Those techniques and case studies address expected topics like disease, mental illness, addiction, and overcoming trauma, arguing that “disease points to separation from God, separation from the Source” and urging readers to re-connect to “the divine essence of the self,” an essence that our “drugged society” too often sunders, especially in times of crisis. Readers already steeped in Samsara, auras, the alignment of chakras, and the idea that “we are spiritual beings temporarily inhabiting a body” will find Pagani’s treatment thorough and illuminating; meanwhile, the book’s many case studies and testimonials, as well as Pagani’s accounts of her own journey, invite in the uninitiated.
Those case studies are frank, sometimes earthy, connected to the complexity of contemporary existence and to the effort that a healing process demands. They stand as Pagani’s most convincing material, demonstrating a correlation between the process of connecting with the Divine and positive health and wellness effects. Still, claims that photos can reveal entities that possess us and cause ailments like addiction or that lymphatic cancer means “a deep secret is eating away at one’s core” are unlikely to persuade the skeptical.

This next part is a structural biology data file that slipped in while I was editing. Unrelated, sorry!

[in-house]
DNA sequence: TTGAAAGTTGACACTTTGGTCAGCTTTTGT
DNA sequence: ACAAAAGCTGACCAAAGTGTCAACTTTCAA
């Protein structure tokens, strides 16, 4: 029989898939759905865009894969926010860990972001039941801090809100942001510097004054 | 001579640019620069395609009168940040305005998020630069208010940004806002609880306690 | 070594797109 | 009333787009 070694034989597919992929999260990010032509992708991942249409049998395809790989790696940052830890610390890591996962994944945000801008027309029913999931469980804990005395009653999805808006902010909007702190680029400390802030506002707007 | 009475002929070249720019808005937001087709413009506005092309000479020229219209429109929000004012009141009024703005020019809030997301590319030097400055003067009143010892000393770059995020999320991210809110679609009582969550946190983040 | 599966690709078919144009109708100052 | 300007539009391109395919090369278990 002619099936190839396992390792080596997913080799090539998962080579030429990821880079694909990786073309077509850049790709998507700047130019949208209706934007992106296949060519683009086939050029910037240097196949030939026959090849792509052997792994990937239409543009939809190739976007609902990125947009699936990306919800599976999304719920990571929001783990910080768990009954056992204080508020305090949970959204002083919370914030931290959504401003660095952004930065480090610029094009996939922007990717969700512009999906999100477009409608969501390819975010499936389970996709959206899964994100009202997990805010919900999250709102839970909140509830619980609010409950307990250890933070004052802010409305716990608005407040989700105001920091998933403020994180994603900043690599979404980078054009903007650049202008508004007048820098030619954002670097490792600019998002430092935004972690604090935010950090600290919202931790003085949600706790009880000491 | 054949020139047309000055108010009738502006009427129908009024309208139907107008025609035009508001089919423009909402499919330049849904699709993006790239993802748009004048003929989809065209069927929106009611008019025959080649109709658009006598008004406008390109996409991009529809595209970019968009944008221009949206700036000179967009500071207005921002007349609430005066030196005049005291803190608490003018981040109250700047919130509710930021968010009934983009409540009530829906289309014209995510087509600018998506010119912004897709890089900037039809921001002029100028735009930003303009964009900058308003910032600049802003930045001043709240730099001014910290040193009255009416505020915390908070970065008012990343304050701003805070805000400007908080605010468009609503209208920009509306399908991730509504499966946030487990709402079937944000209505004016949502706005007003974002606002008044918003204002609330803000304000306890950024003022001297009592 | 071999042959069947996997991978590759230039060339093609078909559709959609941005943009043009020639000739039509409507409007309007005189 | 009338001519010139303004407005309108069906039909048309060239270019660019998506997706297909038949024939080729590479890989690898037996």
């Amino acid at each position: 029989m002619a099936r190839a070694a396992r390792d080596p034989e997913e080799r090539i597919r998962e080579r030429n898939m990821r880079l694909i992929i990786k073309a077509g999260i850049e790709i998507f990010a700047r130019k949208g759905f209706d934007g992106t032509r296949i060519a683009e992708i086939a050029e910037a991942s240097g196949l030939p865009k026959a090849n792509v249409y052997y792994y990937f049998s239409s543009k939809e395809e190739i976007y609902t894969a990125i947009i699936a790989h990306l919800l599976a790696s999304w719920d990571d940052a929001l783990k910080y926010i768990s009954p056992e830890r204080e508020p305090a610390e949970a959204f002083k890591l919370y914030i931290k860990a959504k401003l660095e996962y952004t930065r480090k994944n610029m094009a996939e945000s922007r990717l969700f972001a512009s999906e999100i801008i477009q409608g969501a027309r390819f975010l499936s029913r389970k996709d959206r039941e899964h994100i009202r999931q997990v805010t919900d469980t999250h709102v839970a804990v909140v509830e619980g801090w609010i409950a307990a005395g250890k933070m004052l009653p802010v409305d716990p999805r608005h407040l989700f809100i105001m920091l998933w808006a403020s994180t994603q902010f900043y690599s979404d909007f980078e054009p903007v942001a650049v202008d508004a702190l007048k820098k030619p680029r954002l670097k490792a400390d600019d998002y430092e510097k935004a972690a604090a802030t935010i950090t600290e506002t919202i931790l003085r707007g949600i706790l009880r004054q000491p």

Takeaway: A soul healer’s inviting magnum opus argues, with case studies, that healing begins with connecting to the Divine.
Great for fans of: Keith Sherwood’s The Art of Spiritual Healing, Caroline Myss’s Anatomy of the Spirit.
Design and typography: A
Marketing copy: A